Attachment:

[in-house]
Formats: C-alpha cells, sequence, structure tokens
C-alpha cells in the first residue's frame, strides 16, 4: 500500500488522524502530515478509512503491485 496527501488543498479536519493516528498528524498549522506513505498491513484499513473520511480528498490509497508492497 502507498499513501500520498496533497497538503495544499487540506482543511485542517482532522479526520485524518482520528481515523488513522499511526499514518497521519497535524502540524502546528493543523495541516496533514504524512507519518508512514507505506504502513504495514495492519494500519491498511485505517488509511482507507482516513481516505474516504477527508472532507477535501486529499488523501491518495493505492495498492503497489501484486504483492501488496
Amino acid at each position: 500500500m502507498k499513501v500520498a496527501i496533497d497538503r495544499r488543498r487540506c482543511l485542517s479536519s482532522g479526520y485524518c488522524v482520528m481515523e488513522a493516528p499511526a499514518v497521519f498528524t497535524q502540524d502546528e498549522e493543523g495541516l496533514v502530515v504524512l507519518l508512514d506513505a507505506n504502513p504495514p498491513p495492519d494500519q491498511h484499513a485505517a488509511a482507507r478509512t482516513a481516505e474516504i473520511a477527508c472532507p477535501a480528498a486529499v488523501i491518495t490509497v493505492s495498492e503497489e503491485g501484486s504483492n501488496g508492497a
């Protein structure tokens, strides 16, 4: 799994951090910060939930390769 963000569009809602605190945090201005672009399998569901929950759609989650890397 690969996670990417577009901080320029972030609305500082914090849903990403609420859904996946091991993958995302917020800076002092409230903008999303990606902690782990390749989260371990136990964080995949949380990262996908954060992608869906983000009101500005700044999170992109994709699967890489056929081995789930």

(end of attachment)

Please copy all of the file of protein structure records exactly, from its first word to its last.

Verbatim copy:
[in-house]
Formats: C-alpha cells, sequence, structure tokens
C-alpha cells in the first residue's frame, strides 16, 4: 500500500488522524502530515478509512503491485 496527501488543498479536519493516528498528524498549522506513505498491513484499513473520511480528498490509497508492497 502507498499513501500520498496533497497538503495544499487540506482543511485542517482532522479526520485524518482520528481515523488513522499511526499514518497521519497535524502540524502546528493543523495541516496533514504524512507519518508512514507505506504502513504495514495492519494500519491498511485505517488509511482507507482516513481516505474516504477527508472532507477535501486529499488523501491518495493505492495498492503497489501484486504483492501488496
Amino acid at each position: 500500500m502507498k499513501v500520498a496527501i496533497d497538503r495544499r488543498r487540506c482543511l485542517s479536519s482532522g479526520y485524518c488522524v482520528m481515523e488513522a493516528p499511526a499514518v497521519f498528524t497535524q502540524d502546528e498549522e493543523g495541516l496533514v502530515v504524512l507519518l508512514d506513505a507505506n504502513p504495514p498491513p495492519d494500519q491498511h484499513a485505517a488509511a482507507r478509512t482516513a481516505e474516504i473520511a477527508c472532507p477535501a480528498a486529499v488523501i491518495t490509497v493505492s495498492e503497489e503491485g501484486s504483492n501488496g508492497a
């Protein structure tokens, strides 16, 4: 799994951090910060939930390769 963000569009809602605190945090201005672009399998569901929950759609989650890397 690969996670990417577009901080320029972030609305500082914090849903990403609420859904996946091991993958995302917020800076002092409230903008999303990606902690782990390749989260371990136990964080995949949380990262996908954060992608869906983000009101500005700044999170992109994709699967890489056929081995789930």